Now the Irishman was the interim champ, and to the tune of more than 800,000 pay-per-view buys, according to reports. The live-gate figures also broke a U.S. record for MMA, according to UFC officials, with just north of $7 million flowing in through ticket sales.

But the fight with Mendes left some doubts. Yes, McGregor had finally defeated a strong wrestler, but one who took the fight on short notice. Plus, his takedown defense was clearly lacking. After being given such a well-manicured path to the title, was McGregor really ready for a focused and prepared champion like Aldo?

We finally got the chance to find out that December. Atop a star-studded fight card that featured Chris Weidman defending his middleweight title against Luke Rockhold (while Yoel Romero and Ronaldo Souza battled beneath them to see who had next), Aldo-McGregor was the unquestioned headliner.

Before the event, White predicted another record-breaker, saying that UFC 194 was on track to be “the biggest thing we’ve ever done.” Sure enough, live gate figures topped $10 million, according to UFC officials, breaking the U.S. record set by McGregor’s previous fight.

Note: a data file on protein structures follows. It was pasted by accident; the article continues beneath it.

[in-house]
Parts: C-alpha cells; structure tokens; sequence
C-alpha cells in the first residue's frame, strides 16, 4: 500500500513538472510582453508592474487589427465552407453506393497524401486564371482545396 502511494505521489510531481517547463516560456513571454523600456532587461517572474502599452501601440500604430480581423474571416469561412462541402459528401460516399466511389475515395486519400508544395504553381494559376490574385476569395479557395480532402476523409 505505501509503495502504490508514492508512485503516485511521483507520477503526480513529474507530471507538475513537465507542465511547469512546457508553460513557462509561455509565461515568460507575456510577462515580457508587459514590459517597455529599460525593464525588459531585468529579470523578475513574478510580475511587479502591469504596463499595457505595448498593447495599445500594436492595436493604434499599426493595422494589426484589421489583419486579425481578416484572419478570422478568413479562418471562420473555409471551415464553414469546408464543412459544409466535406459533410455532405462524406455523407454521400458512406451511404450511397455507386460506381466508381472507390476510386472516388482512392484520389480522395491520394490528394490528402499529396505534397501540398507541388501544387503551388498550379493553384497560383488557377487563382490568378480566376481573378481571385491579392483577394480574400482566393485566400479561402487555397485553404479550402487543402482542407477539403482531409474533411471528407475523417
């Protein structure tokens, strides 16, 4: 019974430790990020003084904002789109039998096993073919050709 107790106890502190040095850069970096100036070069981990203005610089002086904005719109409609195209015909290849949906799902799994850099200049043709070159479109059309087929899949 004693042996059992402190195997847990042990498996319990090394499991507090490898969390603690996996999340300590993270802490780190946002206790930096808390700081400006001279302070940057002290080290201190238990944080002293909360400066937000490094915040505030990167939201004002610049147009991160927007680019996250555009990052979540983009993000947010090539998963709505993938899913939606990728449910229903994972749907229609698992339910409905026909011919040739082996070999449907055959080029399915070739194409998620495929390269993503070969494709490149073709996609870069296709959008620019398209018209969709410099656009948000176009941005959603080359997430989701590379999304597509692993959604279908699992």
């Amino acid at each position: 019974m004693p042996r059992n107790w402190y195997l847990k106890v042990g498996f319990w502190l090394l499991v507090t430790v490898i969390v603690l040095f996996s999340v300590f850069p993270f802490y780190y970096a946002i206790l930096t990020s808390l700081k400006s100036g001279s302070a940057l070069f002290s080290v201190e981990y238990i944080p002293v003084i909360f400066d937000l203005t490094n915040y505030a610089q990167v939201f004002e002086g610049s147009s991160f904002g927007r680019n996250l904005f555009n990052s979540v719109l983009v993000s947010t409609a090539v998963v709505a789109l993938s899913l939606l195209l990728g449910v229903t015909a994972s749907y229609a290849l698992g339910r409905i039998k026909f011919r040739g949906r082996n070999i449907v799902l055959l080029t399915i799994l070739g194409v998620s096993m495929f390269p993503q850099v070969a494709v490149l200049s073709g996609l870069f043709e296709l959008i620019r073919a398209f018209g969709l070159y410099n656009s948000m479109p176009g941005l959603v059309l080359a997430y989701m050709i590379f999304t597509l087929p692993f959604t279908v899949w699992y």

At the weigh-ins, a grinning Aldo and a skeletal McGregor had to be separated by White. The arena practically shook with the raucous cheers of the Irish fans, and all with still a day to go before the fight itself.

Asked for prediction before the fight, McGregor explained that he saw himself slipping Aldo’s right hand and coming back with his own powerful left.

“I see him KO’d inside one (round),” McGregor said.

More than 16,000 fans packed MGM Grand Garden Arena in Las Vegas that night. More than a million more watched on pay-per-view.

McGregor entered first, grinning his madman’s grin as he draped himself the Irish flag. A tense and serious Aldo followed a few moments later. The longtime champion looked especially nervous as he waited in his corner, head down, swaying from side to side.

Only referee John McCarthy, standing quietly with his arms crossed, seemed capable of underplaying the magnitude of the moment. When McCarthy gave the pre-fight instructions and offered the fighters the chance to tough gloves, neither man moved.

“Conor looks extremely loose,” UFC commentator Joe Rogan said, as McGregor crouched in his corner, mouthing words that were immediately lost in the din of the crowd. “And Aldo looks like he’s feeling the pressure of this moment.”